Vitamin B12: Plant-based eaters are often concerned with vitamin B12 intake, for good reason, as low levels are linked to fatigue and weakness, because B12 supports red blood cell production. B12 is primarily found in animal foods, but small amounts can be sourced from natural foods such as nutritional yeast, shiitake mushrooms and nori. If you are following a 100% plant-based diet, vitamin B12 supplements are recommended, taken in the form of a vitamin B complex supplement.
Iron: This important mineral helps form red blood cells to ferry life-giving oxygen throughout your body, and to produce hormones. Red meat is not the only place to source it; nutrient-dense foods like lentils, pumpkin seeds, quinoa, pistachios, dried fruits, and chickpeas all offer iron in plant-based form. However, if you feel fatigued it may be a good idea to visit your health professional periodically to check your iron levels.
Calcium: We have no biological requirement for milk, yet we’ve been told over and over again that dairy is a great source of calcium – that milk makes healthy bones and we should consume it daily. However, there is no evidence that we need milk to strengthen our bones. We can get adequate calcium from plant-based sources. Think greens, because leafy greens offer plenty of this bone-strengthening, teeth-perfecting mineral. Sesame seeds are also a rich source. Make sure you are also taking in adequate vitamin D to boost calcium absorption.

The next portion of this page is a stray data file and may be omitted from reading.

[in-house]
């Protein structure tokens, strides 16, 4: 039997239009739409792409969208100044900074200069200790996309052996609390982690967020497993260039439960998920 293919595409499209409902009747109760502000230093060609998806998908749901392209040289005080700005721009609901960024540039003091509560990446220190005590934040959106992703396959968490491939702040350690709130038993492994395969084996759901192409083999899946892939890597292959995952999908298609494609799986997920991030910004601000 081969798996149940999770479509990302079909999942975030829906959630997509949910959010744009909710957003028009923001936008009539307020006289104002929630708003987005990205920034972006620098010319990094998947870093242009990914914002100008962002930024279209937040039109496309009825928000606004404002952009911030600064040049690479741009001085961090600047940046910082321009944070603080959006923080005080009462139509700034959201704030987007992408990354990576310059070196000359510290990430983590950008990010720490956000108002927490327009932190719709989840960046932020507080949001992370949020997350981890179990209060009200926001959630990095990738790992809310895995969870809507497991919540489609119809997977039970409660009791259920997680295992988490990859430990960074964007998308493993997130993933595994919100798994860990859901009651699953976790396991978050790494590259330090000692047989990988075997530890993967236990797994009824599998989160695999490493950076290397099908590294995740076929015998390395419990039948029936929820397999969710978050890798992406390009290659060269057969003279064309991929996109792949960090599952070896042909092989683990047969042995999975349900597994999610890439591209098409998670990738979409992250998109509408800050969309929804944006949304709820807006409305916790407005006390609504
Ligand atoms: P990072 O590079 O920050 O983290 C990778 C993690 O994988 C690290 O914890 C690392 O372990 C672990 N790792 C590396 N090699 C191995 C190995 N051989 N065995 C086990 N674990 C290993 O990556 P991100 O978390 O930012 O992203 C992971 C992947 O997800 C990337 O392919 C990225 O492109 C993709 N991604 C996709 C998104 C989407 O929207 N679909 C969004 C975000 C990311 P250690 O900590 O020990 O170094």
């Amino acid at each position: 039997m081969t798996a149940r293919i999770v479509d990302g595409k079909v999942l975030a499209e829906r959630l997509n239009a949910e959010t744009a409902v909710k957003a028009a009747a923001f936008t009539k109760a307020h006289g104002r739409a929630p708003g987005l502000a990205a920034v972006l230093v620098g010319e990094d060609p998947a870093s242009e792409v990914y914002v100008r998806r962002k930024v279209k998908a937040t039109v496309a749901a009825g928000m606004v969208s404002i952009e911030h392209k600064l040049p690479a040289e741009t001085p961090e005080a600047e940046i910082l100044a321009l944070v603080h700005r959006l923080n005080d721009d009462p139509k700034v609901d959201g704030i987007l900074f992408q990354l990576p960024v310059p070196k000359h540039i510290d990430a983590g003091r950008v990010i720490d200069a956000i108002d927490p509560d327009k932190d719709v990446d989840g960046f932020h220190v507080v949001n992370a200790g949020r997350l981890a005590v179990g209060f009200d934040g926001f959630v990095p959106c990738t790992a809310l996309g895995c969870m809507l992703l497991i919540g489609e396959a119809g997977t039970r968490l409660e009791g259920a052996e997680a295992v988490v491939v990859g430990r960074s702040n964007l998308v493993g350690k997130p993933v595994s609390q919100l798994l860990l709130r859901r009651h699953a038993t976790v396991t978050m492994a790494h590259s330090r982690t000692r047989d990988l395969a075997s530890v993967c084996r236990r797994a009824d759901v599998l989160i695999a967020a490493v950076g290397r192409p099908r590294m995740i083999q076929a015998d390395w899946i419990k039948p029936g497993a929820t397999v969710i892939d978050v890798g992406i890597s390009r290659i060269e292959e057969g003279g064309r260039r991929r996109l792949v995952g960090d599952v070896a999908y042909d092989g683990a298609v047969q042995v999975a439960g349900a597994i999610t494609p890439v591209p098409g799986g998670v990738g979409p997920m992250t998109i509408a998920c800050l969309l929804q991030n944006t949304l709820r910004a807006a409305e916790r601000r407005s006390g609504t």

To swap in plant-rich sources where animal products once took centre stage in your diet shouldn’t be seen as an exchange, but rather as beneficial to your health and to the planet. Plants offer up an abundance of other transformative, life-giving compounds, including phytonutrients, a class of naturally produced chemicals produced by plants and plants alone. Eating plant foods flood your body with antioxidants that fight carcinogens and damaging free radicals; detoxifies red blood cells and provides oxygen to your organs through the green plant blood, chlorophyll; tames inflammation and revives skin with water, and living, fresh foods. By incorporating more plants into your diet, your body can start to heal and perform optimally.
“Don’t believe you have to only eat plants to be healthy, but also don’t believe you can be healthy and not eat them.”
How are you incorporating live-giving, transformative plant foods into your everyday life? I’d love to know. Feel free to respond in the comments.